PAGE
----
Published in the journal JAMA Psychiatry, the study consisted of three reports that researched the following areas:
- The rise in suicide deaths from 2004 to 2009 that occurred not only in currently and previously deployed soldiers, but also soldiers who never deployed.
- The nearly half of soldiers who reported suicide attempts that indicated their first attempt was prior to enlistment.
- The soldiers who reported higher rates of certain mental disorders than civilians, including attention deficit hyperactivity disorder (ADHD), intermittent explosive disorder (recurrent episodes of extreme anger or violence), and substance use disorder.
Ronald Kessler, a professor at Harvard Medical School and senior author of one of the studies had a Harvard press release saying, "The rate of major depression is five times as high among soldiers as civilians, intermittent explosive disorder six times as high, and post-traumatic stress disorder (PTSD) nearly 15 times as high."
Ronald Kessler’s study also found almost 25 percent of active-duty, non-deployed Army soldiers surveyed were found to have a mental disorder of some type, and 11 percent within that subgroup were found to have more than one illness.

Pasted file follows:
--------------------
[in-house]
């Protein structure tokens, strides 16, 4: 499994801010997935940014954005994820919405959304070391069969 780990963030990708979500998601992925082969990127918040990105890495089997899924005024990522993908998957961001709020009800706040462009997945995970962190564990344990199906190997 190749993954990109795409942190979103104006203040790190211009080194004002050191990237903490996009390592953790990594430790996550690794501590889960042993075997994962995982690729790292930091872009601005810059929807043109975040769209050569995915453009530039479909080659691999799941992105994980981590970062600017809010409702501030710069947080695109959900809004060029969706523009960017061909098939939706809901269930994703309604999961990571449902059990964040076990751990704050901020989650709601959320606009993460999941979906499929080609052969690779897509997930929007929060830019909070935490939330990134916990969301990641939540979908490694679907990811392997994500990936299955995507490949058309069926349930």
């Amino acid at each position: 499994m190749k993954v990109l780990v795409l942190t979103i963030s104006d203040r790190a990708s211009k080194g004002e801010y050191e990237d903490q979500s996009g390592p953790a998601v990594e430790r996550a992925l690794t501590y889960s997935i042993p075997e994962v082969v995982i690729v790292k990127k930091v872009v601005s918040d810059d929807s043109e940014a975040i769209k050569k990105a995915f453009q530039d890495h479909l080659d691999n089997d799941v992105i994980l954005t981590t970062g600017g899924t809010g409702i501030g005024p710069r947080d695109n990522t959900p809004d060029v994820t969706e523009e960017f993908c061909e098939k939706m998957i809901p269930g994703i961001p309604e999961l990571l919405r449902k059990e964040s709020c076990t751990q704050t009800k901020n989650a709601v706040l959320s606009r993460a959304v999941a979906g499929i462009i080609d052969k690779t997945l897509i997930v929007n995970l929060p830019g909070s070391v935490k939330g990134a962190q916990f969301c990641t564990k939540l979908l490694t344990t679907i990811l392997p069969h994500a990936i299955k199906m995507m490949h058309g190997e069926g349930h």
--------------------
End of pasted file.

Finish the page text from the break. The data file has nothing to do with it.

The researchers used much of the data from the Army's STARRS (Study to Assess Risk and Resilience) to survey almost 5,500 soldiers. One study found that approximately 14 percent of soldiers had thought about taking their lives, while 5.3 percent planned a suicide and 2.4 percent had actually made one or several attempts.
"These results are a wake-up call highlighting the importance of outreach and intervention for new soldiers who enter the Army with pre-existing mental disorders," Robert Ursano, chair of the department of psychiatry at the Uniformed Services University of the Health Sciences and co-principal investigator of the Army STARRS survey, said in the Harvard news release.
The researchers hope to use this data to develop an outreach program for new soldiers and soldiers already in service.